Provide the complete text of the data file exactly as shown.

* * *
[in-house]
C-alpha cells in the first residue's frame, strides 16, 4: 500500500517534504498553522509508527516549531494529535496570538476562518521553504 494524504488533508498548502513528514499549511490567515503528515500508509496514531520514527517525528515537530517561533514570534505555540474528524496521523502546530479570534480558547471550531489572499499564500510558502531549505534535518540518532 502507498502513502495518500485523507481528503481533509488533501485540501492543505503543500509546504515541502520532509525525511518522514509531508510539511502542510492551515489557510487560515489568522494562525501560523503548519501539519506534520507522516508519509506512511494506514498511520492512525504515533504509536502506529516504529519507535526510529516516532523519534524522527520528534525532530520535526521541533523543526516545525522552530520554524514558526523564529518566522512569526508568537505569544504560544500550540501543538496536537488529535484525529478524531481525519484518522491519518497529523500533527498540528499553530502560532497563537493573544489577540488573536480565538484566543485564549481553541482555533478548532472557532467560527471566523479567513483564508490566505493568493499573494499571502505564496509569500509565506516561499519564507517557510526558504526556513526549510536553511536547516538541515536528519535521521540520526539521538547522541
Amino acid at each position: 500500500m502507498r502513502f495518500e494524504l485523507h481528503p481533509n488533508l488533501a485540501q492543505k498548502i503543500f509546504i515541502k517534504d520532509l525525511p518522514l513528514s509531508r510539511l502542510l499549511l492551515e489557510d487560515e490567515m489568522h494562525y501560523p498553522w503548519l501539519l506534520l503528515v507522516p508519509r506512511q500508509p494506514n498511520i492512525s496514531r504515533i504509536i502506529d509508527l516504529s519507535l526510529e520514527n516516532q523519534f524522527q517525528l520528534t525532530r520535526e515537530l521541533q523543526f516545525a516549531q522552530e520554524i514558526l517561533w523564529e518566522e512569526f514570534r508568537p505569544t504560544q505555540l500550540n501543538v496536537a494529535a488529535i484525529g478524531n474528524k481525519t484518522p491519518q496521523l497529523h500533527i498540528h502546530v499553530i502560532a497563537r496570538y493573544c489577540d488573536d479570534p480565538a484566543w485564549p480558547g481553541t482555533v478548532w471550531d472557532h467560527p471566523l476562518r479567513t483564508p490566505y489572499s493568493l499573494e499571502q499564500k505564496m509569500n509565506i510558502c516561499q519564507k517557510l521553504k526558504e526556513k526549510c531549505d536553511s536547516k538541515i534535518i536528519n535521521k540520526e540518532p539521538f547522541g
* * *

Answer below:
[in-house]
C-alpha cells in the first residue's frame, strides 16, 4: 500500500517534504498553522509508527516549531494529535496570538476562518521553504 494524504488533508498548502513528514499549511490567515503528515500508509496514531520514527517525528515537530517561533514570534505555540474528524496521523502546530479570534480558547471550531489572499499564500510558502531549505534535518540518532 502507498502513502495518500485523507481528503481533509488533501485540501492543505503543500509546504515541502520532509525525511518522514509531508510539511502542510492551515489557510487560515489568522494562525501560523503548519501539519506534520507522516508519509506512511494506514498511520492512525504515533504509536502506529516504529519507535526510529516516532523519534524522527520528534525532530520535526521541533523543526516545525522552530520554524514558526523564529518566522512569526508568537505569544504560544500550540501543538496536537488529535484525529478524531481525519484518522491519518497529523500533527498540528499553530502560532497563537493573544489577540488573536480565538484566543485564549481553541482555533478548532472557532467560527471566523479567513483564508490566505493568493499573494499571502505564496509569500509565506516561499519564507517557510526558504526556513526549510536553511536547516538541515536528519535521521540520526539521538547522541
Amino acid at each position: 500500500m502507498r502513502f495518500e494524504l485523507h481528503p481533509n488533508l488533501a485540501q492543505k498548502i503543500f509546504i515541502k517534504d520532509l525525511p518522514l513528514s509531508r510539511l502542510l499549511l492551515e489557510d487560515e490567515m489568522h494562525y501560523p498553522w503548519l501539519l506534520l503528515v507522516p508519509r506512511q500508509p494506514n498511520i492512525s496514531r504515533i504509536i502506529d509508527l516504529s519507535l526510529e520514527n516516532q523519534f524522527q517525528l520528534t525532530r520535526e515537530l521541533q523543526f516545525a516549531q522552530e520554524i514558526l517561533w523564529e518566522e512569526f514570534r508568537p505569544t504560544q505555540l500550540n501543538v496536537a494529535a488529535i484525529g478524531n474528524k481525519t484518522p491519518q496521523l497529523h500533527i498540528h502546530v499553530i502560532a497563537r496570538y493573544c489577540d488573536d479570534p480565538a484566543w485564549p480558547g481553541t482555533v478548532w471550531d472557532h467560527p471566523l476562518r479567513t483564508p490566505y489572499s493568493l499573494e499571502q499564500k505564496m509569500n509565506i510558502c516561499q519564507k517557510l521553504k526558504e526556513k526549510c531549505d536553511s536547516k538541515i534535518i536528519n535521521k540520526e540518532p539521538f547522541g